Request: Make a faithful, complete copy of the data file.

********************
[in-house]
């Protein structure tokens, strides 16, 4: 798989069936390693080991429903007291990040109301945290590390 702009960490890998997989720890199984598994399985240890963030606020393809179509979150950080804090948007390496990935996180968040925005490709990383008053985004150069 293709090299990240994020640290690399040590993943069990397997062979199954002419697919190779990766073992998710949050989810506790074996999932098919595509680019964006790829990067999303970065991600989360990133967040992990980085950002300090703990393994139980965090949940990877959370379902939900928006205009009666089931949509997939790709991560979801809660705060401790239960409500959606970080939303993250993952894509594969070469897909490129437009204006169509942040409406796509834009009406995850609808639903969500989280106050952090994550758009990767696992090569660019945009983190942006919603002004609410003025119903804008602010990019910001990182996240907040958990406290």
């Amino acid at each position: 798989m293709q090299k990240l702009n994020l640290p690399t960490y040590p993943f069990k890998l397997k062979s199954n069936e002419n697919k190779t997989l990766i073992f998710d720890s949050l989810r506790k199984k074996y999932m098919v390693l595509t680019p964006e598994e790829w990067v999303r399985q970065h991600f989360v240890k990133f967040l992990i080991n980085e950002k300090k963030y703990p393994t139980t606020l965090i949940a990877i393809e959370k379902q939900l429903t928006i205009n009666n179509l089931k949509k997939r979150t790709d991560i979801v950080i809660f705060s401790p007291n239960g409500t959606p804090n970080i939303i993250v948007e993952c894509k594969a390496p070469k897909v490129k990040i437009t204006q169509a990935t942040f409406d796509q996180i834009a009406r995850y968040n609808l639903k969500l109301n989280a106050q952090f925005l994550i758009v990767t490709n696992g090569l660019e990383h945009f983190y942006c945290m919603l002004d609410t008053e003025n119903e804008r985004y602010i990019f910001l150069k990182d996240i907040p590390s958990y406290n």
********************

[in-house]
């Protein structure tokens, strides 16, 4: 798989069936390693080991429903007291990040109301945290590390 702009960490890998997989720890199984598994399985240890963030606020393809179509979150950080804090948007390496990935996180968040925005490709990383008053985004150069 293709090299990240994020640290690399040590993943069990397997062979199954002419697919190779990766073992998710949050989810506790074996999932098919595509680019964006790829990067999303970065991600989360990133967040992990980085950002300090703990393994139980965090949940990877959370379902939900928006205009009666089931949509997939790709991560979801809660705060401790239960409500959606970080939303993250993952894509594969070469897909490129437009204006169509942040409406796509834009009406995850609808639903969500989280106050952090994550758009990767696992090569660019945009983190942006919603002004609410003025119903804008602010990019910001990182996240907040958990406290």
């Amino acid at each position: 798989m293709q090299k990240l702009n994020l640290p690399t960490y040590p993943f069990k890998l397997k062979s199954n069936e002419n697919k190779t997989l990766i073992f998710d720890s949050l989810r506790k199984k074996y999932m098919v390693l595509t680019p964006e598994e790829w990067v999303r399985q970065h991600f989360v240890k990133f967040l992990i080991n980085e950002k300090k963030y703990p393994t139980t606020l965090i949940a990877i393809e959370k379902q939900l429903t928006i205009n009666n179509l089931k949509k997939r979150t790709d991560i979801v950080i809660f705060s401790p007291n239960g409500t959606p804090n970080i939303i993250v948007e993952c894509k594969a390496p070469k897909v490129k990040i437009t204006q169509a990935t942040f409406d796509q996180i834009a009406r995850y968040n609808l639903k969500l109301n989280a106050q952090f925005l994550i758009v990767t490709n696992g090569l660019e990383h945009f983190y942006c945290m919603l002004d609410t008053e003025n119903e804008r985004y602010i990019f910001l150069k990182d996240i907040p590390s958990y406290n």